Dragoons officer Hubert Rochereau's presence permeates the place. It emanates from photos and from the second lieutenant's various possessions -- uniforms, riding trophies, books -- frozen in time on the top floor of a large home in Belabre, a small village in central France.
The vivid vestiges of Rochereau's short life are a testament to the grief his parents felt upon learning of the death of their only son on April 26, 1918, at the age of just 21.
So deep was their bereavement, in fact, that they sought to have his memory live on when they sold the house, stipulating in the deed of sale that their beloved son's bedroom must go untouched for 500 years.
The current owner, Daniel Fabre, has observed their wishes. "It's not an act of devotion but of historic preservation," he tells AFP.
But the clause itself "has no legal basis," he notes. "You can't keep something preserved that way for 500 years under French law."
Fabre, a 72-year-old retired civil servant, took over the large house after the death a decade ago of his wife, who had inherited it from her grandfather.
He proudly shows off the small and tidy room where Rochereau was born, timeworn but remarkably intact.
Cobwebs stretch between a moth-eaten uniform jacket and a wooden desk upon which lies the bric-a-brac that Rochereau collected, including an antique pistol, military manuals, a pipe and a tin of tobacco. Dust hangs in the air.
Yet the small single bed -- covered by a lace spread, the soldier's military academy cap and his posthumous medals -- looks as if it were just made.
Above it hangs a big sepia portrait of young Rocherau in military dress, with a moustache, his gaze direct. A memory of the man who died in a British field hospital the day after being wounded when Germans overran his unit's position in Kimmelberg, a hill in West Flanders.
- Never to be open to the public -
On the walls of the bedroom are artefacts from Rochereau's interest in things military, notably swords and bayonets.
"I believe this is a German bayonet from the First World War," Fabre says, touching one blade. "The rest must date from Napoleon's time, or I don't know when."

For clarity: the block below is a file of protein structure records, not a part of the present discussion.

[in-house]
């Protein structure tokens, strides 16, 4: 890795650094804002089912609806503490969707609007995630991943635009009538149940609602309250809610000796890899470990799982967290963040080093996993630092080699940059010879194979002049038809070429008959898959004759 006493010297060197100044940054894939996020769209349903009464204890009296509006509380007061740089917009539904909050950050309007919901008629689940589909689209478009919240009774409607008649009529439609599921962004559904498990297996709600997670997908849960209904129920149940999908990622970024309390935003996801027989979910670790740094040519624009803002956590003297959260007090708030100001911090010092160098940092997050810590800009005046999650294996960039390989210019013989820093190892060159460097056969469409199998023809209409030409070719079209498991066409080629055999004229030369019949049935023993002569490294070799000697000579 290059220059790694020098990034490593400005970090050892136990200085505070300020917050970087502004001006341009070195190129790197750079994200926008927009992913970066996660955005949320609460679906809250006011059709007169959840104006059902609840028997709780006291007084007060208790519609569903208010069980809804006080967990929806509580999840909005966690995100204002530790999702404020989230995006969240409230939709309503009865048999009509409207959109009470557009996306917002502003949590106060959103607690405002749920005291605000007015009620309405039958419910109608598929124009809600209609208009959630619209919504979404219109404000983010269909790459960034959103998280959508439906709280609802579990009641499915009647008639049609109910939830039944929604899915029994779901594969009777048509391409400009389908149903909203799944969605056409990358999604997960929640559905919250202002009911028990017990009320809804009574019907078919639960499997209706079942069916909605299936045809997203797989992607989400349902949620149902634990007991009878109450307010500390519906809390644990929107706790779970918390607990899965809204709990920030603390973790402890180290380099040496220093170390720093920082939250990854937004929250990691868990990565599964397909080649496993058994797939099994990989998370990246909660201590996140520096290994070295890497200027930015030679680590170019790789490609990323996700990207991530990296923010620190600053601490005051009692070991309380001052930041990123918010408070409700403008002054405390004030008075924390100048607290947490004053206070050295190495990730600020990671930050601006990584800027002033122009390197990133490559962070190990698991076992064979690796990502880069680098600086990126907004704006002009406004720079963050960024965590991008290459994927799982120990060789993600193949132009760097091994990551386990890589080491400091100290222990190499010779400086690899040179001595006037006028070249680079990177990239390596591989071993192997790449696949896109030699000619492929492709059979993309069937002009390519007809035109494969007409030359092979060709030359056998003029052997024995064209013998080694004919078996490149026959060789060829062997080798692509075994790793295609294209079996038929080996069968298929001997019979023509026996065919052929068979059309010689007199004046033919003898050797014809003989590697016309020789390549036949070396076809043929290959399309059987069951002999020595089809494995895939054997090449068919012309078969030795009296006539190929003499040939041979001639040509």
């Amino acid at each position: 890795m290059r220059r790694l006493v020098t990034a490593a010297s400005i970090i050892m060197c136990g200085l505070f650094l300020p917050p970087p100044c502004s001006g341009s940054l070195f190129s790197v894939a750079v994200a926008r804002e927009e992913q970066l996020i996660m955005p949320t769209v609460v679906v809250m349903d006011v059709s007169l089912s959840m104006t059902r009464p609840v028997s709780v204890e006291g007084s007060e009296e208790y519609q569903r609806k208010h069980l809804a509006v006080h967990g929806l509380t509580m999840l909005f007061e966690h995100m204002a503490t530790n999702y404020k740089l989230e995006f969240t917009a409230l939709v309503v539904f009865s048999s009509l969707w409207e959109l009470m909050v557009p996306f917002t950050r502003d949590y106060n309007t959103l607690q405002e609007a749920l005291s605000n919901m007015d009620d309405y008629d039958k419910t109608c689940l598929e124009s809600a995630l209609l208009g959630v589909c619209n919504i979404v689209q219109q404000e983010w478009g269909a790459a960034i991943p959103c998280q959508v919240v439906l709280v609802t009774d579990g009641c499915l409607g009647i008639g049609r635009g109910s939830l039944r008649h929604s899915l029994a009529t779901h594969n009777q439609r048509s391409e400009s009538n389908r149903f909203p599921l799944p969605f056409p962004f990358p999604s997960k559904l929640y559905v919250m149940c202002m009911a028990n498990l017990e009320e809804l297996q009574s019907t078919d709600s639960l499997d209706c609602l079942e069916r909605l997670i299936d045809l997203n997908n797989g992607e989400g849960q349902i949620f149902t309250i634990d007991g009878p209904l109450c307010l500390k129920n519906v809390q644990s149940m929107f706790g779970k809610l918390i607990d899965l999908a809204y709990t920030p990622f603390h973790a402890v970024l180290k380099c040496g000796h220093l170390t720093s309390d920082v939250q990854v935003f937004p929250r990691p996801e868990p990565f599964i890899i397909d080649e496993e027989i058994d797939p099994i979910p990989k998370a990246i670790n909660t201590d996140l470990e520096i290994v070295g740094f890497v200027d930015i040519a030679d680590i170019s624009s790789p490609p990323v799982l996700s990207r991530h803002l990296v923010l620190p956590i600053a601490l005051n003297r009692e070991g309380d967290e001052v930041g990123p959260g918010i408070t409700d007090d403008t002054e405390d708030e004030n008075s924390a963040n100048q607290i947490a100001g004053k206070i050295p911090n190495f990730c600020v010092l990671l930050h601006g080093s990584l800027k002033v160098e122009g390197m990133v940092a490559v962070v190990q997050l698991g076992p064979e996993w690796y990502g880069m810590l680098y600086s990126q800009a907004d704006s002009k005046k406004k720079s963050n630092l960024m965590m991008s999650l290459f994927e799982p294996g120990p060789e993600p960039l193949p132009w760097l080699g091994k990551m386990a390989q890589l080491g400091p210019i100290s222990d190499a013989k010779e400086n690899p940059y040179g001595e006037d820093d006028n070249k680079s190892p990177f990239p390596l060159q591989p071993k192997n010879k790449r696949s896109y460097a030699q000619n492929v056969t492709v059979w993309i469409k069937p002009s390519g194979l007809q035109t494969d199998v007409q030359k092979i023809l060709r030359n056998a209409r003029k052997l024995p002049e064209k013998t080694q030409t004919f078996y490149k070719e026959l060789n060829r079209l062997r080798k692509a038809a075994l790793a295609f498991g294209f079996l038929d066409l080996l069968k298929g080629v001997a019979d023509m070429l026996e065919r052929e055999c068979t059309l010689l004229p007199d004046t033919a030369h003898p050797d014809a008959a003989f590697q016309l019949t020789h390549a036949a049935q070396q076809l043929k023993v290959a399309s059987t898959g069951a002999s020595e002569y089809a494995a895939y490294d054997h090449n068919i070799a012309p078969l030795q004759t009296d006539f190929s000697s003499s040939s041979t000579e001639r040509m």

Fabre, while respectful of the place, is not sentimental. He has not sought publicity for the bedroom, nor does he feel any attachment to the spectral occupant whose belongings he watches over.
His main concern is that his spacious residence not be overrun by tourists or World War I buffs. He has no plans to open the private memorial to the public, and even asks journalists not to provide images or details that could identify his property from the outside.
"I especially don't want to be invaded," he says. "Certainly not. After all, this is my home."
As for the future of Rochereau's bedroom after he too dies, Fabre shrugs. Maybe his daughters will keep it the way it is, most likely they will end up selling the home.
"To be brutal: I don't give a damn. What happens after me, generally speaking, I don't care.... But I think it would be a shame to get rid of all this," he says, looking around the room.
Memorials to Lieutenant Rochereau do exist elsewhere in the village: on a list engraved in a stone monument to those fallen in the war in Belabre's centre; and in the local graveyard, where the soldier's ivy-covered tomb towers over lines of headstones.
But it is the secret bedroom that has become a point of pride for the villagers.
"It's history, but it's also a form of family worship," says the mayor, Laurent Laroche.
For so long, Rochereau was an obscure name, one of the nine million soldiers who died in World War I.
But now "he reappears 100 years later... and I think that if they could see that somehow, his parents would be satisfied," Laroche says.